a) Arrhythmias are often caused by hypoxia or
1) For ventricular tachycardias use lidocaine
2) For sympathomimetic-induced tachycardias, use
esmolol 25-100 mg/kg/min IV and titrate to heart rate.
3) For wide complex tachycardias resulting from TCA
administer 1-2 mEq/kg of NaHCO3 in repeated boluses
until the QRS interval narrows to 0.12 seconds, or the
serum pH exceeds 7.7.
Assess the child's mental status. Use the Glasgow
The most common cause of death in the comatose
child is respiratory failure.
Respiratory failure may occur abruptly and can be
complicated by aspiration, especially if the child is
seizing or develops an altered level of
consciousness after receiving ipecac.
In all comatose or convulsing children, check blood
glucose and administer 2-4 cc/kg D25W if needed.
Although a specific benzodiazepine receptor
antagonist (flumazenil) is available, its use may be
complicated by seizures; most benzodiazepine
ingestions are best managed conservatively with
When indicated, flumazenil can be given in a dose
of 0.2 mg over 30 seconds. If there is no response
in 30 seconds, repeat with 0.3 mg, and then 0.5 mg,
up to a cumulative dose of 3 mg.
Naloxone, 0.4-2 mg IV, should be used if there is
any possibility of narcotic ingestion in a patient
with a decreased level of consciousness.
Before giving medication for seizures, rule out
other causes (such as hypoglycemia or metabolic
Seizures are usually controlled with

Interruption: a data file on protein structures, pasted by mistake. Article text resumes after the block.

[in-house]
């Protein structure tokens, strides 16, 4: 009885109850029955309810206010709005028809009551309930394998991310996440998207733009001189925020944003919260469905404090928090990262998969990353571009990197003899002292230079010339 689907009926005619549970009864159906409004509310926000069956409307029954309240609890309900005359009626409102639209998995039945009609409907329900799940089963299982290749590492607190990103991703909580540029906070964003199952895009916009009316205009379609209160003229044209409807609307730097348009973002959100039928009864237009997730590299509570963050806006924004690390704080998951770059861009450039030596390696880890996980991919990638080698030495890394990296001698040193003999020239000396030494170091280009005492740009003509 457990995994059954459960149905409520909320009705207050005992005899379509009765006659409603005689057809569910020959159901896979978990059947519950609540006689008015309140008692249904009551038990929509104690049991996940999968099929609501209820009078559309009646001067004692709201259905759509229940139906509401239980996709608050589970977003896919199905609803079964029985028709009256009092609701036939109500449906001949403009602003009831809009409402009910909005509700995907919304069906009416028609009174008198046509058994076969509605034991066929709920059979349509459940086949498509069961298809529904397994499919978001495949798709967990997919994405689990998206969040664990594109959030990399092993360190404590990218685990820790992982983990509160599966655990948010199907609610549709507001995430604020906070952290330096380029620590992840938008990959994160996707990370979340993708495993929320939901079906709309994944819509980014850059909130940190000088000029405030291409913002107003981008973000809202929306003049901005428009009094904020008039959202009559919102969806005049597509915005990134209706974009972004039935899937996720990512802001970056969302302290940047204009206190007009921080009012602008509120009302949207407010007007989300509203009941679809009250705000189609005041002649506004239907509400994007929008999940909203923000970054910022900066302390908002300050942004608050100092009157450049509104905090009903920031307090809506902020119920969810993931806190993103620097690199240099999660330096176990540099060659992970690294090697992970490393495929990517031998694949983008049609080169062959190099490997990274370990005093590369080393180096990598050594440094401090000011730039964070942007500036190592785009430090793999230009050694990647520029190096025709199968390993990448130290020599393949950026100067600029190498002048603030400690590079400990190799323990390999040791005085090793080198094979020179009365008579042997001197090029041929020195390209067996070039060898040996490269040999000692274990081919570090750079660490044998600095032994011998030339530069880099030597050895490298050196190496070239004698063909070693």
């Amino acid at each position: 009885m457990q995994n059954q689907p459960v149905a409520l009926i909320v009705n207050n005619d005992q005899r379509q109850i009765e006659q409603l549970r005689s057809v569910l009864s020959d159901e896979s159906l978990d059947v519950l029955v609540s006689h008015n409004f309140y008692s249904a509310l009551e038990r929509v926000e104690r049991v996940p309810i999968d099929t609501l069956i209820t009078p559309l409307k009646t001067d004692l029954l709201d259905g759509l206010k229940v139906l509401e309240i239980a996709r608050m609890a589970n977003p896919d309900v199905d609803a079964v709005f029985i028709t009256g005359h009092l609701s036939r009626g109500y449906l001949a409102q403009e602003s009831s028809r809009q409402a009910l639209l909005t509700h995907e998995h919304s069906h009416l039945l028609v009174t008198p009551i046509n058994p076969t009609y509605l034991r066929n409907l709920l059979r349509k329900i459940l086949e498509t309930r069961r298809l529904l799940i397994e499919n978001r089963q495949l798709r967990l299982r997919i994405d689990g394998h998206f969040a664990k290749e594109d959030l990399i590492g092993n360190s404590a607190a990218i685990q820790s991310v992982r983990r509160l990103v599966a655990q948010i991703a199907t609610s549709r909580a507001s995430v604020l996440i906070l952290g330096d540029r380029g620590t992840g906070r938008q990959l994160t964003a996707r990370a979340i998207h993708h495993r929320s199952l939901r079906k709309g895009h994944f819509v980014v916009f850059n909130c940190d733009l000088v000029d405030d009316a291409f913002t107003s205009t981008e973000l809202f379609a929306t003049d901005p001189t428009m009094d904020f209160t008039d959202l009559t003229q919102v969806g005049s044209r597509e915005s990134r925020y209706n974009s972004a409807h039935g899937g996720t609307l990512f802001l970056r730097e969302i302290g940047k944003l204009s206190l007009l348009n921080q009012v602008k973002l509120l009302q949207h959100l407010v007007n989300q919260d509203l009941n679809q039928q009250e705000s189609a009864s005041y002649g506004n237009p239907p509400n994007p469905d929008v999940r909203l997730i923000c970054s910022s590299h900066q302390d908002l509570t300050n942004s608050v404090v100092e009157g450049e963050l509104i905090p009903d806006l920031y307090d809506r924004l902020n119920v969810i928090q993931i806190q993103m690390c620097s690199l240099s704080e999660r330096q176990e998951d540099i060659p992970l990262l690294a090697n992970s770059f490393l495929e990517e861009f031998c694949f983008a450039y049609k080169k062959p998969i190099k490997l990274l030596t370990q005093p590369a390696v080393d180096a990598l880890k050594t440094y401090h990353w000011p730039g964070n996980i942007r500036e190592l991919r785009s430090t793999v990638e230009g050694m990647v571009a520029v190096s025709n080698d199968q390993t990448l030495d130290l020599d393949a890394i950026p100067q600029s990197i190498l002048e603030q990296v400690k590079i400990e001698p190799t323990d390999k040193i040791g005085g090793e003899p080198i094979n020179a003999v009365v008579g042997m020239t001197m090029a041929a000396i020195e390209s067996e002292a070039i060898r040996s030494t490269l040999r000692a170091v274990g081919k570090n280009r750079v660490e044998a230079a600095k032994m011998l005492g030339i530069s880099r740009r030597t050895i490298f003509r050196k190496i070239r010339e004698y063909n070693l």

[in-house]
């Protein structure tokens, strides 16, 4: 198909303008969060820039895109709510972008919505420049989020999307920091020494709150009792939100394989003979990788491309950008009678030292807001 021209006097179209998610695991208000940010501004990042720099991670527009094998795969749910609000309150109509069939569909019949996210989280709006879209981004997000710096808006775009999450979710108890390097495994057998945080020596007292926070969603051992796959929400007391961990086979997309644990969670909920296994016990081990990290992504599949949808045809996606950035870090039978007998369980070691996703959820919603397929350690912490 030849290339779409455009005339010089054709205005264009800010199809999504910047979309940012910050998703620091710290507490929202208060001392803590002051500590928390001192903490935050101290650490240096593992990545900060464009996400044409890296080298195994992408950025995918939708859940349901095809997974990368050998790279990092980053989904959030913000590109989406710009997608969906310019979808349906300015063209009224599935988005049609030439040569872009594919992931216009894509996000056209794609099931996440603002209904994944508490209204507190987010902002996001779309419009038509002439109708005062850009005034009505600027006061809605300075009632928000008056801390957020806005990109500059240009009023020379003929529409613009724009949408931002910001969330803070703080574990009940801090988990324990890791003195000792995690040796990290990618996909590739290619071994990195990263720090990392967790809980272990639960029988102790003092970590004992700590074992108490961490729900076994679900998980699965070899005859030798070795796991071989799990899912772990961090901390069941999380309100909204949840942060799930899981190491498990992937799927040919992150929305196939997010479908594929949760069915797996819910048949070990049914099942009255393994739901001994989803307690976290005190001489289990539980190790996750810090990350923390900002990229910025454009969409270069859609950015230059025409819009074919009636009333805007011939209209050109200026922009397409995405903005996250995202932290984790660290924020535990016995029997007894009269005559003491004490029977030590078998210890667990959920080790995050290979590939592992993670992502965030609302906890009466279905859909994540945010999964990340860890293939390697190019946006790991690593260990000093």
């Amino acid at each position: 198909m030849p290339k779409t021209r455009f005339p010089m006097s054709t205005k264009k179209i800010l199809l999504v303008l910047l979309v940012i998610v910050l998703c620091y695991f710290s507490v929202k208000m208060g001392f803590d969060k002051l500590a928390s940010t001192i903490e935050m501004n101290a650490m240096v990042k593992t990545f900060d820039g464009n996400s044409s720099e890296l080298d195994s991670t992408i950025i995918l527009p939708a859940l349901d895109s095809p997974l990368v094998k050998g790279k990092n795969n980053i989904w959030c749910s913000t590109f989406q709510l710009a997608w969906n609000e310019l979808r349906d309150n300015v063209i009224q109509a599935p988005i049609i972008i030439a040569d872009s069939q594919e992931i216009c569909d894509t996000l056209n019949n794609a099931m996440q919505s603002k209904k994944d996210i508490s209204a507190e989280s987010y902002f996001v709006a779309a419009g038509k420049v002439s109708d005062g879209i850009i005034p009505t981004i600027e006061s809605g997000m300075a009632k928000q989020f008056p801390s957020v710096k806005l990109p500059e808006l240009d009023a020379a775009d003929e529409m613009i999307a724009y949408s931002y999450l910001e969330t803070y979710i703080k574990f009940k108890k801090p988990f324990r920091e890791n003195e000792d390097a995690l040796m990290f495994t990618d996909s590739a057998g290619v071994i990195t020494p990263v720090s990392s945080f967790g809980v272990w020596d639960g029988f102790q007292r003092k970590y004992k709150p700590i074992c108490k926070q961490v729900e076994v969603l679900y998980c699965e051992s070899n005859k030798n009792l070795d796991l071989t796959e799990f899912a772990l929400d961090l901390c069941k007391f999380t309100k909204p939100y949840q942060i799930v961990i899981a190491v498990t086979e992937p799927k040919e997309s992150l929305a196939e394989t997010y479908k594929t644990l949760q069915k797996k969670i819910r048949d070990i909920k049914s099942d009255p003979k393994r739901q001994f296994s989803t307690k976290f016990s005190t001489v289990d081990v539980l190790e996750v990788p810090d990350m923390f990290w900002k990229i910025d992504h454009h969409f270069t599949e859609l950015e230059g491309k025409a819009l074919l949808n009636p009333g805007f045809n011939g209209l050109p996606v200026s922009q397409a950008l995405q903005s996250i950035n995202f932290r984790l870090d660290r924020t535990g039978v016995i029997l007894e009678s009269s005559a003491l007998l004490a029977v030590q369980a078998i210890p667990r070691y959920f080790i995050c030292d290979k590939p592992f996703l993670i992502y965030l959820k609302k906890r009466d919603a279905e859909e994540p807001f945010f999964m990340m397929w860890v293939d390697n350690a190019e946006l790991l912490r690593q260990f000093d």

benzodiazepines and phenobarbital.
1. Hyperthermia may be caused by a variety of
drugs or toxins.
Treat it aggressively with skin cooling.
If necessary, intubate and chemically paralyzethe
patient; monitor for ongoing seizure activity.
Hypothermia - Hypothermia may result from
particular agents (ethanol,barbiturates, narcotics) or
be related to environmental exposure.
Hypothermia may cause, or aggravate,hypotension.
Assessment of adequate perfusion is difficult in the
hypothermic child. Gradual warming,with warm
blankets, devices such as “bear huggers”, and
warmed IV fluids utilizing devices such as the
“HotLine” is usually successful in managing
1. Observe for adequate (_ 1 cc/kg/hour) urine output as
well as changes in the color/clarity of the urine.
2. Send urine specimens to the lab for urinalysis,
Toxicology screens may take several days to be
completed and are often not helpful in the acute clinical
1. Chest – Evaluate for infiltrates, possible aspiration,
and pulmonary edema.
2. Abdominal - Look for radiopaque materials, such as
iron and enteric-coated pills.
Some rapid screening tests are also helpful in
pinpointing a diagnosis:
Ferric chloride test - turns the urine a burgundy
color in the presence of salicylates and purplish-
green in the presence of phenothiazines.
Osmolar gap - To calculate the osmolar gap
subtract the measured serum osmolality from the